“For a minute there, people didn’t know if the Sparks was a part of the plan,” Powell said. “But we knew, and it was just a matter of the call. We were always at Staples Center. It’s a full-circle moment in every sense. She did it, man. Built, not born, is a part of her. Jordin was definitely born with natural ability and talent like a lot of people, but she built this journey for herself.”

All three players know their basketball journeys might not have flourished as much as they did without Nygaard. None of them were surprised when she was named Mercury head coach this past offseason after playing five seasons in the WNBA and coaching since 2003, including two years as an assistant coach in the WNBA.

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Nygaard is in her first season as a WNBA head coach. (Barry Gossage/NBAE via Getty Images)

“I had seen Jordin after the (2021 WNBA) season,” Nygaard said. “She said, ‘When are you going to be a head coach?’ I said, ‘Give me three or four years,’ and it ended up being three months. She’s always been really supportive. She comes back to talk to the (Windward) team a lot. I have a great connection with her. She’s such a great icon for basketball in Los Angeles.”

The milestones of the past few months culminated in one special moment in Los Angeles on Wednesday night, 11 years after Canada and Nygaard first joined forces at Windward.

“It’s crazy,” Nygaard said an hour and a half before tipoff. “I don’t think any of us would have guessed that, when we were in the gym running layup drills and all the time we spent together, that we’re both here and doing our thing. I’m so proud of her and so happy for her to be back in L.A. with her parents, family, her brother and everybody here to celebrate her.”

Their history together also meant that Nygaard had a personal scouting report on Canada ahead of the game, in which her former star scored seven points to go along with the six assists in 21 minutes of play.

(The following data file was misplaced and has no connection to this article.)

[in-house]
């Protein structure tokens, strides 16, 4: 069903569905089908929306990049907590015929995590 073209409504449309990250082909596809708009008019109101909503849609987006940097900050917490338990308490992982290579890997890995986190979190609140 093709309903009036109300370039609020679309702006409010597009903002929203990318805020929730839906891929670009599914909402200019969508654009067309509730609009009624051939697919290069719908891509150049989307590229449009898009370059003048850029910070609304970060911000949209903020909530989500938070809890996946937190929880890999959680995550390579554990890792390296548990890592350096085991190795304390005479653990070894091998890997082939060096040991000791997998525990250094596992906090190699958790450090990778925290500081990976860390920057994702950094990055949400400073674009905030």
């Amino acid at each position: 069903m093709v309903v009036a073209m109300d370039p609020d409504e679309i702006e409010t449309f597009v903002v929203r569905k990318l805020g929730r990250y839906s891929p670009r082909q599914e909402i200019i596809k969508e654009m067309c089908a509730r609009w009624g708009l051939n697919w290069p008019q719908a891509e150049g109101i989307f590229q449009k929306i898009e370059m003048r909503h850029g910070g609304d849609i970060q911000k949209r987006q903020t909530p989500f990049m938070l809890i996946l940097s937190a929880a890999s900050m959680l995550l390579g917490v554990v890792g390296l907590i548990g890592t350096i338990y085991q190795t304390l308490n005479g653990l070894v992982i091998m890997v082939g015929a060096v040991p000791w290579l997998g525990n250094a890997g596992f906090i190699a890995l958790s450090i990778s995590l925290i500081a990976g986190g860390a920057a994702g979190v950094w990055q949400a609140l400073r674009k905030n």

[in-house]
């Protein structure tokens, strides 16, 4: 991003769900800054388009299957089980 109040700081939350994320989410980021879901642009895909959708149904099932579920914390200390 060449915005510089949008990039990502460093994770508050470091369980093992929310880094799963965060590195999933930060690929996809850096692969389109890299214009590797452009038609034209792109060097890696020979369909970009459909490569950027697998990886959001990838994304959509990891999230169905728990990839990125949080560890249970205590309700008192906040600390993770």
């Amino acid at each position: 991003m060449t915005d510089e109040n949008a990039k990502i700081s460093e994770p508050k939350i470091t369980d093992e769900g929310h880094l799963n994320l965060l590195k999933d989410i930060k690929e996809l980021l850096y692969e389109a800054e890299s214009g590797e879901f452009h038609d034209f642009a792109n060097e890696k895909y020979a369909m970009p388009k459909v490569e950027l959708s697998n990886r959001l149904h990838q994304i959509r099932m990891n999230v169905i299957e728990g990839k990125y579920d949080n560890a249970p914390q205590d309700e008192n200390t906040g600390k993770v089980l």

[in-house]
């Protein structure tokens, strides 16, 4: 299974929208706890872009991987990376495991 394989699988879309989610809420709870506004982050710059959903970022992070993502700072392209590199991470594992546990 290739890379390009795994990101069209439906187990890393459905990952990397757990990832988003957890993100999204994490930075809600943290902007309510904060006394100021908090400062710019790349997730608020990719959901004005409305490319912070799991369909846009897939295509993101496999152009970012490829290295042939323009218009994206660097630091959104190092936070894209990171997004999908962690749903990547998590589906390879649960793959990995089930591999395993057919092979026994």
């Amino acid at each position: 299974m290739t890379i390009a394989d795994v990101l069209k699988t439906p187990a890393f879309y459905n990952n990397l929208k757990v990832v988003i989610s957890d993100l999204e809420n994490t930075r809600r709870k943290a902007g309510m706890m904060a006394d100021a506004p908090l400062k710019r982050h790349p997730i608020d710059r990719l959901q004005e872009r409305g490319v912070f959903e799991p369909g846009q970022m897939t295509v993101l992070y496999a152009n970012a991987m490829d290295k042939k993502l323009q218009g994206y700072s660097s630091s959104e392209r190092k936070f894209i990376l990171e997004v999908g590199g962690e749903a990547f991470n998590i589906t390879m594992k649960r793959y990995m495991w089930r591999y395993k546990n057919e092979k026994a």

“Keep her in front,” Nygaard said of Canada. “Don’t let her get going in transition. Be really physical with her. And you can talk trash and touch her headband. She doesn’t like it when you touch her headband.”

After all, as Nygaard said earlier, “I’m forever her coach.”

Joshua Fischman is a contributing writer at Just Women’s Sports covering Angel City FC and the Los Angeles Sparks. He has covered basketball for Vantage Sports and Hoops Rumors and served as co-host of “On the NBA Beat” podcast. Joshua received his master’s in Sports Media from Northwestern University’s Medill School of Journalism. Follow him on Twitter @JJTheJuggernaut.

USA Women’s Basketball Releases Olympic Roster, Explains Clark’s Omission

USA Women's Basketball's Diana Taurasi #12, Brittney Griner #15 and Sabrina Ionescu #6 at April's National Team Training Camp
All the players tapped for this year's Olympic roster have senior national team experience. (Mike Lawrie/Getty Images)

USA Women's Basketball announced its official Olympic roster on Tuesday, with officials noting that Caitlin Clark’s lack of national team experience played a key role in her omission.

Selection committee chair Jen Rizzotti said that the committee evaluated players according to a set of on-court criteria they were given.

"When you base your decision on criteria, there were other players that were harder to cut because they checked a lot more boxes," she told reporters on Tuesday. "Then sometimes it comes down to position, style of play for [coach Cheryl Reeve] and then sometimes a vote."

Three first-time Olympians made the squad: Alyssa Thomas, Sabrina Ionescu, and Kahleah Copper. Additionally, Jackie Young and Kelsey Plum will make the switch to the national 5-on-5 team after winning gold in the inaugural 3×3 competition at the 2020 Tokyo Olympics.